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Presence of Mind: Why You Need It, How You Can Have It

A crucial thinking disposition that could make you smarter

In Spring 1984, Bob Woodward of The Washington Post was waiting in a hotel in Tripoli, Libya. He was promised an interview with the leader of the country, Muammar Gaddafi, but he was getting impatient. He finally decided to go to downtown Tripoli and started talking to people. He learned that, just a few days before, two university students were publicly hanged for writing anti-Gaddafi slogans on a wall. He immediately realized that this was a story much more significant than anything he would learn from Gaddafi himself, published the story, and left the country before getting into trouble. He was there to interview Gaddafi, he kept his eyes and ears open, he got out of there with a better story. He had displayed a similar presence of mind a few years earlier when he and Carl Bernstein started investigating a burglary in Washington, D.C. and ended up uncovering the Watergate affair.

Magic Johnson has the highest assists per game average in NBA history. He kept catching opponents off guard and delighting fans by finishing off a play in a completely unexpected way. Every play is subtly different for a player who pays attention to these differences. Magic Johnson was exceptional in responding to these differences and going off script to create unexpected opportunities. He displayed an unparalleled presence of mind on the basketball court.

Brandon Wong/Unsplash
Source: Brandon Wong/Unsplash

Presence of mind is about recognizing when the usual response to a situation is not adequate. Following a course of action makes sense under a certain set of circumstances. Behavior should change when circumstances change, but that requires presence of mind.

Following routines and scripts switches off presence of mind but there are ways to break the routine. A good piece of music is full of fresh ideas and surprises but not from the point of view of the performer who has played it many times. When the freshness of these moments is lost to the performer, the playing sounds dull to the listener. Pianist Leon Fleisher recommends a clever workaround, which also helps the musician engage with the music on a deeper level. Fleisher’s recommendation is about generating alternatives to what was composed: Find a moment where the music takes an unexpected turn. Replace that part with a different musical idea, perhaps one that is more conventional. Play the music with this replacement a few times. Now the original composition will sound fresh and interesting again.

In decision making too breaking the routine might involve generating alternatives. In October 16, 1962, President Kennedy learned that the Soviets secretly installed nuclear missiles in Cuba, a country only 93 miles (150 kilometers) away from the US. After a meeting with his staff it looked like the President should select one of three options: (1) taking out the missiles only, (2) taking out the missiles and the Soviet airplanes, (3) invading Cuba. The decision was important because any military conflict between the US and the Soviet Union could escalate into a catastrophe: by 1962 each side had achieved the capability to destroy the other side in a nuclear war.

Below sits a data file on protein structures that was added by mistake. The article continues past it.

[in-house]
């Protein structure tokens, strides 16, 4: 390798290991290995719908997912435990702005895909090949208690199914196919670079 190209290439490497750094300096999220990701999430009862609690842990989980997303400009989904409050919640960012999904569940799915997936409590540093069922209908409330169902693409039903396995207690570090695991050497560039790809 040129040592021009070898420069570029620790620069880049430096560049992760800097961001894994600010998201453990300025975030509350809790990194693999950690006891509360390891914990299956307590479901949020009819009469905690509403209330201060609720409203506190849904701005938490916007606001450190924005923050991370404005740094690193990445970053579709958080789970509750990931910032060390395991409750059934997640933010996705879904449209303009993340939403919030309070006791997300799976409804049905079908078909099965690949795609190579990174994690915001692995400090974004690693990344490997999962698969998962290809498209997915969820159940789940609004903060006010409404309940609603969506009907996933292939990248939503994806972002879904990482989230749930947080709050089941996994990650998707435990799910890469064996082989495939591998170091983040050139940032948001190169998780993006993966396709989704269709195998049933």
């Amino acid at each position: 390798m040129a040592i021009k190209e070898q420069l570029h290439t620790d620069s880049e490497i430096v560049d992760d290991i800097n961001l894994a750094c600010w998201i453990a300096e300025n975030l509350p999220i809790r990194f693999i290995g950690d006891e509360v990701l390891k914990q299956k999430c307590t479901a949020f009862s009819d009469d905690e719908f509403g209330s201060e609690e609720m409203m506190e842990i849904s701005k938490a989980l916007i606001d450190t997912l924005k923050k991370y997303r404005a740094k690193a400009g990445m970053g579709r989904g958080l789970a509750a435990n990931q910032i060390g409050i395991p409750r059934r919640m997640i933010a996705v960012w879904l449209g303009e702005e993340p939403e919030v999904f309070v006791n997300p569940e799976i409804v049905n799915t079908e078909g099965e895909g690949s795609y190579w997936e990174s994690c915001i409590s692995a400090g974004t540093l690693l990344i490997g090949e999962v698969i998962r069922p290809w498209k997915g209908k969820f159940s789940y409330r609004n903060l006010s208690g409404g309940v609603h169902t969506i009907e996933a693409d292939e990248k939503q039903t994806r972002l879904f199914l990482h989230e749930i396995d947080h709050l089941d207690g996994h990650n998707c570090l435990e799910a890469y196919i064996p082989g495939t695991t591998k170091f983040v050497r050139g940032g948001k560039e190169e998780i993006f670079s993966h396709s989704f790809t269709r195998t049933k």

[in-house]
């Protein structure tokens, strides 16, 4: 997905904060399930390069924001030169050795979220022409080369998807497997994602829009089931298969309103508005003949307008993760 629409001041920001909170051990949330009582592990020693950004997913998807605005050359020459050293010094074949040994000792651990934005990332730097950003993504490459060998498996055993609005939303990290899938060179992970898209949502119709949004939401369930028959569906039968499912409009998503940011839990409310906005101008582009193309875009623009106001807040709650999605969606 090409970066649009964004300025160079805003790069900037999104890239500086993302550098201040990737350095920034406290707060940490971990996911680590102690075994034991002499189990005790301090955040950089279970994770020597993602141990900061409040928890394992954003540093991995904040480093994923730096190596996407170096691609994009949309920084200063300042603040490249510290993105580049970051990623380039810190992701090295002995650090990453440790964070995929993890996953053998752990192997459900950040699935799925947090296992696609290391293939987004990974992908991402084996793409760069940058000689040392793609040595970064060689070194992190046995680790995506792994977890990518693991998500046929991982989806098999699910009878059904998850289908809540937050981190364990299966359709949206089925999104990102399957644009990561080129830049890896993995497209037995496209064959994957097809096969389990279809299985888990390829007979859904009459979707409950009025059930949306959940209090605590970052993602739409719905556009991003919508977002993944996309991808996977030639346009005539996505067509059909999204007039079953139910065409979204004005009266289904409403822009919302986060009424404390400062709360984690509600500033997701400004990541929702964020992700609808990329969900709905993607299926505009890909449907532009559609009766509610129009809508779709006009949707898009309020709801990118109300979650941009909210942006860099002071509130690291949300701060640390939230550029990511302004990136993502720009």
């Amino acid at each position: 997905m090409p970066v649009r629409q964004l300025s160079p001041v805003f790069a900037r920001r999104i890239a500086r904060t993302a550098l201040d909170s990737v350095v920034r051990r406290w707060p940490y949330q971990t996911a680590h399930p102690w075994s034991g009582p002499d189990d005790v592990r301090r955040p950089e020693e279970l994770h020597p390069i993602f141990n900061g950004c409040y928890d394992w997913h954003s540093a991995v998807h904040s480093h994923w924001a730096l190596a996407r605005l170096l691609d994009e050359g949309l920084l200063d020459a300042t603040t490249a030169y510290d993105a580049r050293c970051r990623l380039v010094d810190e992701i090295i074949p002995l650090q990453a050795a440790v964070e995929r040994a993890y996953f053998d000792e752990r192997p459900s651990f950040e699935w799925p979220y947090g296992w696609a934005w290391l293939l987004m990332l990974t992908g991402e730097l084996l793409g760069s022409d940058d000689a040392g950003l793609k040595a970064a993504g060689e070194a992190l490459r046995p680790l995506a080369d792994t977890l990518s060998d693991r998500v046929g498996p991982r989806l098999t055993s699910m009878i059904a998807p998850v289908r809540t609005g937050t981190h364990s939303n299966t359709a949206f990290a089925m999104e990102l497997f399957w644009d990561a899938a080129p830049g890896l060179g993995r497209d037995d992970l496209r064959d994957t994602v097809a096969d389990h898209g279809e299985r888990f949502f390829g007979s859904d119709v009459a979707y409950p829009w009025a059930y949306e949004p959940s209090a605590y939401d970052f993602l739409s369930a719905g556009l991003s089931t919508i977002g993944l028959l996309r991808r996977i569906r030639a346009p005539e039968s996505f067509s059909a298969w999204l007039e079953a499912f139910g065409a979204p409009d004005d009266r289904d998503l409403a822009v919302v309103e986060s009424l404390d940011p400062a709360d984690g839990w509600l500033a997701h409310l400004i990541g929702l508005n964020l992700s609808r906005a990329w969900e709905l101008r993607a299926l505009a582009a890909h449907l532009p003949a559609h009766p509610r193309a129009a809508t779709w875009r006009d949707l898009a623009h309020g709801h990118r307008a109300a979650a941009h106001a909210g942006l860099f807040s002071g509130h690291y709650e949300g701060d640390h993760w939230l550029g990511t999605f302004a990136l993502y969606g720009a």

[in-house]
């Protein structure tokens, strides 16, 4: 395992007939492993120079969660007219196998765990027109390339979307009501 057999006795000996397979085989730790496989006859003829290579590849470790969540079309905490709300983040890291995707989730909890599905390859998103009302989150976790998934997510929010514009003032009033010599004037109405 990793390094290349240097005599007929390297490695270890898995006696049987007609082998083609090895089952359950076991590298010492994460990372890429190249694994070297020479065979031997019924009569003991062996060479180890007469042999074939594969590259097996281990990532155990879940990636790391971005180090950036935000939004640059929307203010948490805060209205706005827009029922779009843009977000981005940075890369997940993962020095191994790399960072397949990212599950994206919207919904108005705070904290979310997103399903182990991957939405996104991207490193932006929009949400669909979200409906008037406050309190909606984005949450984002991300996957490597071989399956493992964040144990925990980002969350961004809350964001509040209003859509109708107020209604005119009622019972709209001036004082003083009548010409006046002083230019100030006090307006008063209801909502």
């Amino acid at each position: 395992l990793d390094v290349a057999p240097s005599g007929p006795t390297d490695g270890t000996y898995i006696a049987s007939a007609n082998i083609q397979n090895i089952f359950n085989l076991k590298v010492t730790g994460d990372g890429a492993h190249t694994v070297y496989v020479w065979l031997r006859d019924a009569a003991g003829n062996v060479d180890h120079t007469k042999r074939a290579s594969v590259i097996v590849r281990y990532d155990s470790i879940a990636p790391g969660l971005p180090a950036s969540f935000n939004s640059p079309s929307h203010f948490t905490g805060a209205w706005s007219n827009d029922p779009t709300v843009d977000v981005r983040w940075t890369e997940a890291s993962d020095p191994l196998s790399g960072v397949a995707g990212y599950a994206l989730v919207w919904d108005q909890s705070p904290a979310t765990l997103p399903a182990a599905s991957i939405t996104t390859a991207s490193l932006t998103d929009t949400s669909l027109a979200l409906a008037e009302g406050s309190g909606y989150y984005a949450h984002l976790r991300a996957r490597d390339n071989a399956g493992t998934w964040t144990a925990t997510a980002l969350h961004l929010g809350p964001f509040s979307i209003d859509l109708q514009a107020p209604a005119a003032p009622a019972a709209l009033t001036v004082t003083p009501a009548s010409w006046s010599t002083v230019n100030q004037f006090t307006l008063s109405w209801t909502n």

Kennedy’s handling of the crisis is considered a success not because he selected the best among these options but because he eventually crafted a better, albeit counterintuitive, option. In a crisis a strong tendency is to act now and do something quickly. Consistent with this tendency, all of the three options that Kennedy initially considered were responses to the question “What do we do now?” He ended up questioning this approach, however, and adopted a different one: announcing a naval blockade of Cuba and starting negotiations with the Soviet leader Khrushchev, essentially delaying action and giving Khrushchev room for maneuver, which paid off as Khrushchev announced six days after Kennedy’s blockade announcement that they would withdraw the missiles.

You might have met highly intelligent people who tend to make terrible decisions, which is a sign of good algorithmic skills (high IQ) but poor reflective skills. Reflective thinking initiates or structures subsequent thinking. Presence of mind is a reflective skill or a thinking disposition. If we understand and cultivate it, we can become smarter even given our existing algorithmic capabilities.


Langer, E. J., & Moldoveanu, M. (2000). The construct of mindfulness. Journal of Social Issues, 56(1), 1-9.

Langer, E., Russel, T., & Eisenkraft, N. (2009). Orchestral performance and the footprint of mindfulness. Psychology of Music, 37(2), 125-136.

Stanovich, K. E. (2009). Distinguishing the reflective, algorithmic and autonomous minds: Is it time for a tri-process theory? In J. St. B. T. Evans & K. Frankish (Eds.), In two minds: Dual processes and beyond (pp. 55–88). Oxford, England: Oxford University Press.

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